This business came about from my personal circumstances and a genuine need to solve a dire health issue. However I have had a number of ‘startup’ businesses throughout my life and I enjoy the process enormously. The energy required to create and run a business is exciting and so are the people that cross your path. Personally, I love business, I really enjoy meeting new people and I love travel so I have been enjoying the experience.
How has the business changed since it was founded?
We started out as a market stall in Daylesford where a lot of our interactions were about testing people’s responses to our product and its price point and getting a feel for what people found compelling about it. Once we started fielding enquiries about distribution further afield, however, we knew it was time to switch modes to rapid scaling.
What have been the biggest challenges over the past 3 years with your business?
The main one is cashflow management. It’s really just cashflow management. Bringing new products into the market costs a lot of money especially when you’re paying suppliers for ingredients, packaging, manufacturing, shipping etc. Everyone wants to be paid quickly but it doesn’t necessarily align with sales of the product. Add to that additional costs like TGA (therapeutic goods administration), consultants, marketing etc. It all adds up.
It’s also about finding the right people. For example, we had a few poor TGA consultants before we found our current one. That set me back quite a few dollars as well as time, but that’s part of doing business.
How did you cultivate an entrepreneurial mindset after a career in the police force?
I think I’ve always had an entrepreneurial mindset. Finding solutions to problems and marketing the products I source or develop myself. I think this came to me during my time butchering (I left school and talked my way into a butchering role) and my time in the police force was far from a 9 to 5 job.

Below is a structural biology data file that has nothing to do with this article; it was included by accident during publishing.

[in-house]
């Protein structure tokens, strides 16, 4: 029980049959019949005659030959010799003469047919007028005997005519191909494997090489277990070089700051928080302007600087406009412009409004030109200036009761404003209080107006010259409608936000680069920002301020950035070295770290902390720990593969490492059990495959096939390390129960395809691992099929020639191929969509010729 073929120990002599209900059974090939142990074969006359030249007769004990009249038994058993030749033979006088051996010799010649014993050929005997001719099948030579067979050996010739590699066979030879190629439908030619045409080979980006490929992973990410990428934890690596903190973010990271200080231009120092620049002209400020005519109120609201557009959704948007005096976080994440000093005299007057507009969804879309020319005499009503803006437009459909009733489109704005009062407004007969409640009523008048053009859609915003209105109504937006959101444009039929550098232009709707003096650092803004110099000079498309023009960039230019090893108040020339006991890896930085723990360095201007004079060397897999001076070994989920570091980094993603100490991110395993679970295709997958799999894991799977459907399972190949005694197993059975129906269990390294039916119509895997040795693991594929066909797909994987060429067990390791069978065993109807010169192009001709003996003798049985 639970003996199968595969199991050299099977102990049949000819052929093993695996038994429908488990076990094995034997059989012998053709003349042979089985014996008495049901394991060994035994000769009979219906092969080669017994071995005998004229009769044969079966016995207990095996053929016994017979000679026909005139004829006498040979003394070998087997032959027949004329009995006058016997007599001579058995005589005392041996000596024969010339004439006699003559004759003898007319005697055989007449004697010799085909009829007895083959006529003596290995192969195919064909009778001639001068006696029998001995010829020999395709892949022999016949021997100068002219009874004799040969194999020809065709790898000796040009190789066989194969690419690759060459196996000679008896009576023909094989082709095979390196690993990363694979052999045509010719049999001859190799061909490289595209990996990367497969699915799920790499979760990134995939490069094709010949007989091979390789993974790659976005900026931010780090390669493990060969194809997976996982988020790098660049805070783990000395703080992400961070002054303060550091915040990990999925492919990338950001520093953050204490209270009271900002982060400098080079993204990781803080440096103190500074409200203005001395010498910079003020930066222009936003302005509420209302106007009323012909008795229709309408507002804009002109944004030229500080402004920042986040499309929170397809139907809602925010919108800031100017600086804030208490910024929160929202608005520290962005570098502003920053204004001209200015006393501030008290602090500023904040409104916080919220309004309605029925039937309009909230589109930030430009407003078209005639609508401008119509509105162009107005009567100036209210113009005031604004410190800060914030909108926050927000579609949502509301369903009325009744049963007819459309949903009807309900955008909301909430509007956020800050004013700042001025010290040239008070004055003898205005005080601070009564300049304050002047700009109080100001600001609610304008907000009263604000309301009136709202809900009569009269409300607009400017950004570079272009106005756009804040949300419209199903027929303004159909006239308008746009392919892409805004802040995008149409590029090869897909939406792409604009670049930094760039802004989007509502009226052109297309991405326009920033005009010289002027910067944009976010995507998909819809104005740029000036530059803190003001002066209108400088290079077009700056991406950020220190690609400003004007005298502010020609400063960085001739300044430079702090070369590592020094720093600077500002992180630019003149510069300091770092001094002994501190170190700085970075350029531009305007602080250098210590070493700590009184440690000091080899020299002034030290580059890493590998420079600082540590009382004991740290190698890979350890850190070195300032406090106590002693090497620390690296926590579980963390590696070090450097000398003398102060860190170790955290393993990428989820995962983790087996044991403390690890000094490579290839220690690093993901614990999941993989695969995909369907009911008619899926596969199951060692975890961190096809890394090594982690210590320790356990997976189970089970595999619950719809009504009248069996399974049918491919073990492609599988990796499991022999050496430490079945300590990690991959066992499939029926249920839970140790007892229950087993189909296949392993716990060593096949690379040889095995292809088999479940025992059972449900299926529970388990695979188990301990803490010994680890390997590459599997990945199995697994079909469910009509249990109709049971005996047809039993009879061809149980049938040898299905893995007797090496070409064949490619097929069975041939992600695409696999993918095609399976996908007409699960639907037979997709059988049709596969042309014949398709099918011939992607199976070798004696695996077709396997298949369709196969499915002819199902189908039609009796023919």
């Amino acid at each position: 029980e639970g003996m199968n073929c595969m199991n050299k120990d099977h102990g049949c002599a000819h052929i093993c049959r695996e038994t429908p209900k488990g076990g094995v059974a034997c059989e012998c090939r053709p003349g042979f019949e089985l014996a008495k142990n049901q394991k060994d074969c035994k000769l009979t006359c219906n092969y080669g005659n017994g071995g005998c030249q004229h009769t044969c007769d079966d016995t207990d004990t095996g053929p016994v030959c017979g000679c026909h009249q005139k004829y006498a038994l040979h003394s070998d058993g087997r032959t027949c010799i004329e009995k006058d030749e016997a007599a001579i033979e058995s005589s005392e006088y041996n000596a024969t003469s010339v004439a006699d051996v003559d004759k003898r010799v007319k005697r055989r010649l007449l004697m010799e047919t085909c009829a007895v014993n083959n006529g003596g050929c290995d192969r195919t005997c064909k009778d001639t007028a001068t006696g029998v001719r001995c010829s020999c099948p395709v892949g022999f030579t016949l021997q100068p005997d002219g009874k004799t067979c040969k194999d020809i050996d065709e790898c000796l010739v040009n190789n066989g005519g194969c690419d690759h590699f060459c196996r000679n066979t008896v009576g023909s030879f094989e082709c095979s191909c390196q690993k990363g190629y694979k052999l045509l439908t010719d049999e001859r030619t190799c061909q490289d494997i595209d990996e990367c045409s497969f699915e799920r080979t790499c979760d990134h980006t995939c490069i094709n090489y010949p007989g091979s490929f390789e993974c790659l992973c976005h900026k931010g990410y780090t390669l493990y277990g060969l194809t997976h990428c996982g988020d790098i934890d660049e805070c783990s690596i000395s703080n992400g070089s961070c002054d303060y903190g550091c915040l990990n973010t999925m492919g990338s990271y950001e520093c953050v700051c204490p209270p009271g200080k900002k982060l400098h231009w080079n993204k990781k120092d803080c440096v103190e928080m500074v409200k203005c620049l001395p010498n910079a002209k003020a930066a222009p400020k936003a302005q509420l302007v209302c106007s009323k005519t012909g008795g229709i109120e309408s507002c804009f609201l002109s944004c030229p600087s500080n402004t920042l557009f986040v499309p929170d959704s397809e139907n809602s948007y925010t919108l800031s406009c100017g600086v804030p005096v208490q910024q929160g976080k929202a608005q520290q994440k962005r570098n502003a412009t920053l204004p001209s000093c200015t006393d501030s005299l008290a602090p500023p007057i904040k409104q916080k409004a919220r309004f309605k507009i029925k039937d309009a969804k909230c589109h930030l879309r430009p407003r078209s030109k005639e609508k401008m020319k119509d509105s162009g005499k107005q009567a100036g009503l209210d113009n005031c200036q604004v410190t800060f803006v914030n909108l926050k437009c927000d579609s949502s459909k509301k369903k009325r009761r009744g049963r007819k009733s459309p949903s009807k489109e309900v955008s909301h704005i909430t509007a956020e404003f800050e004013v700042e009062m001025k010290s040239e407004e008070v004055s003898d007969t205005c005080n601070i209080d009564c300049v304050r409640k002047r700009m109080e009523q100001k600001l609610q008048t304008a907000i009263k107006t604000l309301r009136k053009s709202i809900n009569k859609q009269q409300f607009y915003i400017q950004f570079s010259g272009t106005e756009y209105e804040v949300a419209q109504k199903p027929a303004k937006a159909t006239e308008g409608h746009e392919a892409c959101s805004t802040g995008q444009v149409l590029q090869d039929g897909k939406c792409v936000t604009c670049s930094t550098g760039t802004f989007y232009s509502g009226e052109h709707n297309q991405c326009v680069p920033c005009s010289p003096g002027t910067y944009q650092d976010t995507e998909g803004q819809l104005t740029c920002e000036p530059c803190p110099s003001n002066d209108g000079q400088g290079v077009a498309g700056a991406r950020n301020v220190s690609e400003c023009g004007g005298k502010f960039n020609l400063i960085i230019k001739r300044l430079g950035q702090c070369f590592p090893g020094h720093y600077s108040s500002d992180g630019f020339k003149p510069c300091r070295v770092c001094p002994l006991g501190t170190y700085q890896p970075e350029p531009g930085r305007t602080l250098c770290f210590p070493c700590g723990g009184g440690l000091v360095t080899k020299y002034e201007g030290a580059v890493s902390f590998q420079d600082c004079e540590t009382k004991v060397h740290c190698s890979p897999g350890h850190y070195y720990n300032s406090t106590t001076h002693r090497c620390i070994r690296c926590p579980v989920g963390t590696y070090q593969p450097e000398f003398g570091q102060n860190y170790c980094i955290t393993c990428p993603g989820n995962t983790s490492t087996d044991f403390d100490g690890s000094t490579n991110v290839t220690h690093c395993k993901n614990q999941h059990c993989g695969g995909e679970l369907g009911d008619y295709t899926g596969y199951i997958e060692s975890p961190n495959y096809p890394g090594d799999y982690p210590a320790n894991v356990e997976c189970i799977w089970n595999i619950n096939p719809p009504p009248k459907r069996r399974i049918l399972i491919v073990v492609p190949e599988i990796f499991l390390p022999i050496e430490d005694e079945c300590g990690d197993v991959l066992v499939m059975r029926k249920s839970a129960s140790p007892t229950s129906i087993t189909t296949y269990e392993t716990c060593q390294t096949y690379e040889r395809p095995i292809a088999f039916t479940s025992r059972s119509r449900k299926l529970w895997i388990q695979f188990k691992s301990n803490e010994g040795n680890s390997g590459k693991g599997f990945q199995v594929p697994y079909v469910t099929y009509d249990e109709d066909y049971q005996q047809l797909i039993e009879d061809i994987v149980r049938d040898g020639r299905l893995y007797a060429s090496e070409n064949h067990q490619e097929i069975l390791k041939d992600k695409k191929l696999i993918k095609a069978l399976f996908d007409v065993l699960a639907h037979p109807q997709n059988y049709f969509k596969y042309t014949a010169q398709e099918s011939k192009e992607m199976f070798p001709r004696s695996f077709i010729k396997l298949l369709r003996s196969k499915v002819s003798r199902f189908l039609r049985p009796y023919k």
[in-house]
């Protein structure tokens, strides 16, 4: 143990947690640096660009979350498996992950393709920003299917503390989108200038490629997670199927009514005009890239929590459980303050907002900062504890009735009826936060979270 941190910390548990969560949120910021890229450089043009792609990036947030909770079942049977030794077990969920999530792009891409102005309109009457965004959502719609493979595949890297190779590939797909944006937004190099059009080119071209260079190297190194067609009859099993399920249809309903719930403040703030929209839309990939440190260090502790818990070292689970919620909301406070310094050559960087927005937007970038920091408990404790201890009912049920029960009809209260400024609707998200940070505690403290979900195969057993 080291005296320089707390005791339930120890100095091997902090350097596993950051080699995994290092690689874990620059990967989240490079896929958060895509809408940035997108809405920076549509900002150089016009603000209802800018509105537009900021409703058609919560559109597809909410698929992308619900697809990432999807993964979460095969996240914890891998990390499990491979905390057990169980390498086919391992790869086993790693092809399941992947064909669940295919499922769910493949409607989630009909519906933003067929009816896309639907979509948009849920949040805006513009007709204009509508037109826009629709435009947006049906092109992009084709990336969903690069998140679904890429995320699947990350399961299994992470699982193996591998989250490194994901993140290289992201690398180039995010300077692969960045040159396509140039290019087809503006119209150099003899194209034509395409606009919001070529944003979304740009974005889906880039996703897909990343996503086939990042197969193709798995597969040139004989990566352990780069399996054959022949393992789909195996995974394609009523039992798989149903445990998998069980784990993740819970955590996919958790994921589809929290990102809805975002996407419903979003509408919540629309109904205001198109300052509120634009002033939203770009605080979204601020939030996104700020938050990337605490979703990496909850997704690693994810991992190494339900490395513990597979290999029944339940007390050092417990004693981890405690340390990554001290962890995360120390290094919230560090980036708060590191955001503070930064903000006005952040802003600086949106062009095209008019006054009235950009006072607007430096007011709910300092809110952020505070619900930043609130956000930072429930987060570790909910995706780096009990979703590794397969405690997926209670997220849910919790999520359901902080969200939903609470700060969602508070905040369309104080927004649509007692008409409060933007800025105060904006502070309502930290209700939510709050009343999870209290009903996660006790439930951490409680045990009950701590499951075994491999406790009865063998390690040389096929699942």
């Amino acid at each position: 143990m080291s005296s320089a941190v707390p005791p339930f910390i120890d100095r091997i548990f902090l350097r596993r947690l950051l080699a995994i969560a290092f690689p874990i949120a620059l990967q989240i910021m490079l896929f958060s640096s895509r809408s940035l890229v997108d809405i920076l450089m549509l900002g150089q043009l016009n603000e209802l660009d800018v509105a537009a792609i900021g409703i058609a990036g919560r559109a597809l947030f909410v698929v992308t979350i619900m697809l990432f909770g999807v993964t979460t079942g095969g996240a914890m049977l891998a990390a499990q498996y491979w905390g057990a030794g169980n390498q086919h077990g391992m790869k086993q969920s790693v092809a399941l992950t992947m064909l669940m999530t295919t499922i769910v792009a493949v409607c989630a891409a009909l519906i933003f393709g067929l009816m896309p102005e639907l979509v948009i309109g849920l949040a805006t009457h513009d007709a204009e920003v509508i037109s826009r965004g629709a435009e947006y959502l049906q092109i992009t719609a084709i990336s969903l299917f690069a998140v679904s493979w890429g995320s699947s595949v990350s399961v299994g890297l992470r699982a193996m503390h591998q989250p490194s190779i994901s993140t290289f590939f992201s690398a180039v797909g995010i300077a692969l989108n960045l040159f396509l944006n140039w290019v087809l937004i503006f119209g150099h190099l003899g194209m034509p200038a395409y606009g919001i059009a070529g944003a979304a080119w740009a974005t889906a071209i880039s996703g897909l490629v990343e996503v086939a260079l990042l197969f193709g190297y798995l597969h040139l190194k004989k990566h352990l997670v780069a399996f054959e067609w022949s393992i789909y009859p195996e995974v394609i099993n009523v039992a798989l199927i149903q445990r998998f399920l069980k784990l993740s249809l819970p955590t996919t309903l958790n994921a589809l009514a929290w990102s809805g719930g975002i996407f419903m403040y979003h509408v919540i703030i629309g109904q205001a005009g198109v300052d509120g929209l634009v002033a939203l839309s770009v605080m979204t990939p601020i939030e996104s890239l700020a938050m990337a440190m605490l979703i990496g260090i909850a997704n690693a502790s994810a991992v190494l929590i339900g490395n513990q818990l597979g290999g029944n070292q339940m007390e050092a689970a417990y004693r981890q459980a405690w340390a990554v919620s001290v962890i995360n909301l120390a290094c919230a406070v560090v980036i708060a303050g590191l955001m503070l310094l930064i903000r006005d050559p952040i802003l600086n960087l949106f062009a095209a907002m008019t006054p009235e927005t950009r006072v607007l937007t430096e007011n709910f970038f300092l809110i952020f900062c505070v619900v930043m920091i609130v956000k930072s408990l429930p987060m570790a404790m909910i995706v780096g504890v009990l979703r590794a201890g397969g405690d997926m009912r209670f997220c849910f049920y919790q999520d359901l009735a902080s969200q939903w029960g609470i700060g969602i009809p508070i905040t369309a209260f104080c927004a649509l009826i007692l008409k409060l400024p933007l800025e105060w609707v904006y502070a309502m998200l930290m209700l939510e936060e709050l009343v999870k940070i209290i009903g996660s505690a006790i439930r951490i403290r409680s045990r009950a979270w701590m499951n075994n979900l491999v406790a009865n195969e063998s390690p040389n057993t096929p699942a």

What’s been your biggest a-ha! moment since you start TumeriX?
I think the first market at Daylesford, Victoria. I had taken a gamble on a tonne of stock, literally, packaging, labelling, stall, etc and didn’t really know how it was going to go.
In about 6 hours I’d sold nearly $3k worth of product and I thought, okay, this is going to work.
What’s next for TumeriX?
We are focused on expanding our retail distribution footprint in Australia across healthfood, pharmacy and grocery. The feedback we have been receiving from our customers is just phenomenal and we are really pleased to hear that our products are making a positive difference to people’s lives.
So now I want to make sure we have a wider distribution network to make it easier for people to access across the country because not everyone shops online or at markets and fairs.
We also have plenty of new products in the works and are about to launch our soap and hand cream range. I’m also currently working on formulations for our food range and have been approached about a range for pets. Lots to do!!
Personally, I am also very focussed on making sure our packaging is as environmentally friendly as possible. I am working with a Melbourne company to develop the most recyclable wrapping possible for some of our new food products and will continue to work with our existing packaging suppliers on the existing range to find better ways of packaging our products.